The population is still increasing and the production of new housing has slowed due to inflation of goods, supply chain issues, labor shortages, etc.

Housing will still be in demand despite rate hikes.

Many people(like me) are fully remote, so will choose to live in desirable areas. Desirable areas will be in demand forever and will remain good investments.
 

Dilated

Woodpecker
Other Christian
Looking on redfin it seems like there are parts of the country like Ohio, Western Pennsylvania, West Virginia, upstate NY that don't seem to have gone through home price bubbles. Why have Western markets like Arizona, Utah, Idaho, (apart from the obvious rich places like California and Seattle) getting so many buyers but other cities are relatively ignored?

If someone can work remotely and wants to buy a cheap house it still seems there are plenty of markets where you can get a huge single family home for <250K with a good chunk of land as well.

People love to rag on places like Ohio (‘OMG it’s so boring!) but truth be told what comes with that boring is less degeneracy…and more reasonable living costs. $250k would get you a decent property in some markets here. I bought a solid home in OH in 2020 for less than that.

I still say the Midwest is the best place in USA to raise a family.
 

cosine

Woodpecker
People love to rag on places like Ohio (‘OMG it’s so boring!) but truth be told what comes with that boring is less degeneracy…and more reasonable living costs. $250k would get you a decent property in some markets here. I bought a solid home in OH in 2020 for less than that.

I still say the Midwest is the best place in USA to raise a family.
It's true, a lot of people who grow up as teenagers especially in exciting ski towns have so many "highs" doing exciting things that they have effectively been on drugs even if they happen to be sober.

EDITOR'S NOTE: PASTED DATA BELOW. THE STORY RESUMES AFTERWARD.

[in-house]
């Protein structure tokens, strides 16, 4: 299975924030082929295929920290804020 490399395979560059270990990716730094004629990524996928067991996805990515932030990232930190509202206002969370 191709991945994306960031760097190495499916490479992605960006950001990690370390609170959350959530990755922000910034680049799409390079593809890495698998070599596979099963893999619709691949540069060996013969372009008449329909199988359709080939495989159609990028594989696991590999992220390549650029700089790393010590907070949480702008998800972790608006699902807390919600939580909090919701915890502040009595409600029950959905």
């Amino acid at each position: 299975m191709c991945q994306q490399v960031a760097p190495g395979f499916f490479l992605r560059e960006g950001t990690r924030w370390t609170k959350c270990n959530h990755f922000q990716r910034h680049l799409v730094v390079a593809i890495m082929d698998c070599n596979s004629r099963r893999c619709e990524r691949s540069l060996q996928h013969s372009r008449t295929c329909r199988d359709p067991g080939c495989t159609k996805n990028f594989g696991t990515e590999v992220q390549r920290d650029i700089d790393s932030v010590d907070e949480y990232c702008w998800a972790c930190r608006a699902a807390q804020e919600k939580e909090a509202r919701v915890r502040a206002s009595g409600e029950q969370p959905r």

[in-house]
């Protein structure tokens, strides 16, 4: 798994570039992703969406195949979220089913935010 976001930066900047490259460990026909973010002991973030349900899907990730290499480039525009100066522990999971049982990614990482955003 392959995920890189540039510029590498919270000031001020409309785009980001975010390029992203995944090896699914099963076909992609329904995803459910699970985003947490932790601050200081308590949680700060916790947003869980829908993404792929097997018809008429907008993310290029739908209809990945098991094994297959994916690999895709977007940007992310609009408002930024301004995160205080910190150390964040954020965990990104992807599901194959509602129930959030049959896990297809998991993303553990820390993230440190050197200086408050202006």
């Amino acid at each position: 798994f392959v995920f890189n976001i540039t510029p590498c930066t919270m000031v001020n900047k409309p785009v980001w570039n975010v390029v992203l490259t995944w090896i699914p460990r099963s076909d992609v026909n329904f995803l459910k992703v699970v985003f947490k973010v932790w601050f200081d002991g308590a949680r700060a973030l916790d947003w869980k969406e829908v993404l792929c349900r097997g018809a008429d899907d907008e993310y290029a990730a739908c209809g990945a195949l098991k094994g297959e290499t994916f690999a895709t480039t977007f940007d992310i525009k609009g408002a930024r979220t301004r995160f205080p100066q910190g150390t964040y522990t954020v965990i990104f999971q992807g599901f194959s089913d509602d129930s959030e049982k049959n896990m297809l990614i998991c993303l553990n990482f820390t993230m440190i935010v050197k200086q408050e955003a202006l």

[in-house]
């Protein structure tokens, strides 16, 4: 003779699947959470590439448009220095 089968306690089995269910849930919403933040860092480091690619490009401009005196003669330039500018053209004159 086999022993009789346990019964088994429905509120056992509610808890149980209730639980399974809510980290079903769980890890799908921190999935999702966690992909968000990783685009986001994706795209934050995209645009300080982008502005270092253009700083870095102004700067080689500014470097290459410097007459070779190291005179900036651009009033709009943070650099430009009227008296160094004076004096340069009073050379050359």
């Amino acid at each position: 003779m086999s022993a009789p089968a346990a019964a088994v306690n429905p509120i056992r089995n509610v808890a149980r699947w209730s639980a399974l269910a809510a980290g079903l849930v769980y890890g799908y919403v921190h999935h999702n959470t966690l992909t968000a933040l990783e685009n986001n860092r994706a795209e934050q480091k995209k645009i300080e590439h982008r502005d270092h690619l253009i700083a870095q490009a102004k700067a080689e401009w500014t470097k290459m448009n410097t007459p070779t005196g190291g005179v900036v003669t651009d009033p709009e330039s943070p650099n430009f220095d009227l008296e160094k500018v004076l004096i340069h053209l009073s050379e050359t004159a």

Big contrast with eastern european mountain climbers. For them there were periods under Soviet control where climbing was one of the only acceptable freedoms. My issue there is their risk tolerance is so high, they don't really seem to value their own lives even when the threat of avalanches and etc is very high.

I haven't spent as much time in the midwest, but I believe you; they're generally wholesome people.
 

NoMoreTO

Hummingbird
Catholic
I think real estate is solid. People will always need a place to live. If things go poorly for you as an owner, you can always spend time cleaning up your house and such, put sweat equity into your property.

If there is a pullback here because of rising interest rates, then I think that there could be some good deals. In the long run, I'm a believer the currency will only continue to devalue, and real estate prices will inflate. There's skill in the timing of it all, but I like real estate long term.
 

MartyMcFly

Pelican
Other Christian
People love to rag on places like Ohio (‘OMG it’s so boring!) but truth be told what comes with that boring is less degeneracy…and more reasonable living costs. $250k would get you a decent property in some markets here. I bought a solid home in OH in 2020 for less than that.

I still say the Midwest is the best place in USA to raise a family.
Some parts of Ohio seem promising, but a lot of the smaller cities (ex. Dayton, Lima, Springfield, Portsmouth) seem rundown and using hard drugs seems to be a top hobby for many there. However, I notice that one can buy a home in a low crime small town for a good price and live within a 20-30 minute drive from a place that has your basic needs.

I have felt that Ohio and Indiana to a lesser extent are the states that best represent both the good and the bad points of the USA.
 

Dilated